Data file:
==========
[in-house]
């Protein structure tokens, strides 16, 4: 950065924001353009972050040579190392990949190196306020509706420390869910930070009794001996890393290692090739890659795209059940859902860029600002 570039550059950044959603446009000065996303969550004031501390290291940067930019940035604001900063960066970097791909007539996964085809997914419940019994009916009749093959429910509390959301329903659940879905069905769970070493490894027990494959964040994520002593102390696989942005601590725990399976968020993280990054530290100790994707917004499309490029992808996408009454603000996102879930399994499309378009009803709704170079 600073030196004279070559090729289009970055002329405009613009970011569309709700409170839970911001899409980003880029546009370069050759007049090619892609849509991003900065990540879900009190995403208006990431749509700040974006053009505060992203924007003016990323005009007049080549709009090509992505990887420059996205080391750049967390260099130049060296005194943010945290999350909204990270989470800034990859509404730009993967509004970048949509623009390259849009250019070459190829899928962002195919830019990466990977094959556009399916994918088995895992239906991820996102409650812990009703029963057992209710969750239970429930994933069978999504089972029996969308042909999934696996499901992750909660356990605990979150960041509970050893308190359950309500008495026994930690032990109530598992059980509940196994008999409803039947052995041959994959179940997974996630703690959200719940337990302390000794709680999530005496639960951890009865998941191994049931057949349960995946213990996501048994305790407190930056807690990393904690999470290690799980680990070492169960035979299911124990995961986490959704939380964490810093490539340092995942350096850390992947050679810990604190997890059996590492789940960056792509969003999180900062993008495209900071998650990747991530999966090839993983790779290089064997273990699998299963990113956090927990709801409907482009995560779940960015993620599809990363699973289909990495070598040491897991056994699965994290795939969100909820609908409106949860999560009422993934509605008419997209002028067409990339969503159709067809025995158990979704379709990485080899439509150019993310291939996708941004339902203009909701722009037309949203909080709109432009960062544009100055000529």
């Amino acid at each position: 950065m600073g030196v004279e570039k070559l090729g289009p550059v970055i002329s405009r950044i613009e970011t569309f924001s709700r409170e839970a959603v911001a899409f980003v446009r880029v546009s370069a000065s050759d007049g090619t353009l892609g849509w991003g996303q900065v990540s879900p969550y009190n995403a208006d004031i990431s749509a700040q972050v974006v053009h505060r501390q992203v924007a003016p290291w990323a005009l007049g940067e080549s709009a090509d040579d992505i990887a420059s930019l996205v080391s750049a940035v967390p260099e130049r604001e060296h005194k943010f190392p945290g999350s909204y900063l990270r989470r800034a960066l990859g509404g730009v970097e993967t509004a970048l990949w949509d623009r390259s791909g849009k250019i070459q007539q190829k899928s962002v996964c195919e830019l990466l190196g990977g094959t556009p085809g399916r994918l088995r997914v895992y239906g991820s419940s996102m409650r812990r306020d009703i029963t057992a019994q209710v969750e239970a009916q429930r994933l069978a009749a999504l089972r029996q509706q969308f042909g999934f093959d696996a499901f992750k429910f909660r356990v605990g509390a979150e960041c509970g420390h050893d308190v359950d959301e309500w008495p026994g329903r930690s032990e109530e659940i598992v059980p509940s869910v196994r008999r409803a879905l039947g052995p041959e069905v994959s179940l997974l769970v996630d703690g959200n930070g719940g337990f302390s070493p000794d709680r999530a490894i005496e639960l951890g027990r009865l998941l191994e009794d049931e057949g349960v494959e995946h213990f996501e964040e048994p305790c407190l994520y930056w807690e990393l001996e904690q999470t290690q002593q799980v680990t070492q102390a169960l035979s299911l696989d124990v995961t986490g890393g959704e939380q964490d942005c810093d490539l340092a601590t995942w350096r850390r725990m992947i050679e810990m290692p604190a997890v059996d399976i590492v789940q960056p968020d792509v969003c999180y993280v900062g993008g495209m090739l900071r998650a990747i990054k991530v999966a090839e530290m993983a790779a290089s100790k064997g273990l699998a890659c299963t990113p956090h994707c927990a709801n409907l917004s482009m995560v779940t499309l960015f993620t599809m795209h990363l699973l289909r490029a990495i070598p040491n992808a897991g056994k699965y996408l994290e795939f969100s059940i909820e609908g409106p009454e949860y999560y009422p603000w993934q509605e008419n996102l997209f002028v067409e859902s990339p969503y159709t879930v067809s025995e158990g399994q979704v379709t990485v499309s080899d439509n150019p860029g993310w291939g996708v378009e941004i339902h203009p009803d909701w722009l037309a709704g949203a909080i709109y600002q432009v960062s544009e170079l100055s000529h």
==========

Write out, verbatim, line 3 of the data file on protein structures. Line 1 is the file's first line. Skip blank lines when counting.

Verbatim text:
């Amino acid at each position: 950065m600073g030196v004279e570039k070559l090729g289009p550059v970055i002329s405009r950044i613009e970011t569309f924001s709700r409170e839970a959603v911001a899409f980003v446009r880029v546009s370069a000065s050759d007049g090619t353009l892609g849509w991003g996303q900065v990540s879900p969550y009190n995403a208006d004031i990431s749509a700040q972050v974006v053009h505060r501390q992203v924007a003016p290291w990323a005009l007049g940067e080549s709009a090509d040579d992505i990887a420059s930019l996205v080391s750049a940035v967390p260099e130049r604001e060296h005194k943010f190392p945290g999350s909204y900063l990270r989470r800034a960066l990859g509404g730009v970097e993967t509004a970048l990949w949509d623009r390259s791909g849009k250019i070459q007539q190829k899928s962002v996964c195919e830019l990466l190196g990977g094959t556009p085809g399916r994918l088995r997914v895992y239906g991820s419940s996102m409650r812990r306020d009703i029963t057992a019994q209710v969750e239970a009916q429930r994933l069978a009749a999504l089972r029996q509706q969308f042909g999934f093959d696996a499901f992750k429910f909660r356990v605990g509390a979150e960041c509970g420390h050893d308190v359950d959301e309500w008495p026994g329903r930690s032990e109530e659940i598992v059980p509940s869910v196994r008999r409803a879905l039947g052995p041959e069905v994959s179940l997974l769970v996630d703690g959200n930070g719940g337990f302390s070493p000794d709680r999530a490894i005496e639960l951890g027990r009865l998941l191994e009794d049931e057949g349960v494959e995946h213990f996501e964040e048994p305790c407190l994520y930056w807690e990393l001996e904690q999470t290690q002593q799980v680990t070492q102390a169960l035979s299911l696989d124990v995961t986490g890393g959704e939380q964490d942005c810093d490539l340092a601590t995942w350096r850390r725990m992947i050679e810990m290692p604190a997890v059996d399976i590492v789940q960056p968020d792509v969003c999180y993280v900062g993008g495209m090739l900071r998650a990747i990054k991530v999966a090839e530290m993983a790779a290089s100790k064997g273990l699998a890659c299963t990113p956090h994707c927990a709801n409907l917004s482009m995560v779940t499309l960015f993620t599809m795209h990363l699973l289909r490029a990495i070598p040491n992808a897991g056994k699965y996408l994290e795939f969100s059940i909820e609908g409106p009454e949860y999560y009422p603000w993934q509605e008419n996102l997209f002028v067409e859902s990339p969503y159709t879930v067809s025995e158990g399994q979704v379709t990485v499309s080899d439509n150019p860029g993310w291939g996708v378009e941004i339902h203009p009803d909701w722009l037309a709704g949203a909080i709109y600002q432009v960062s544009e170079l100055s000529h």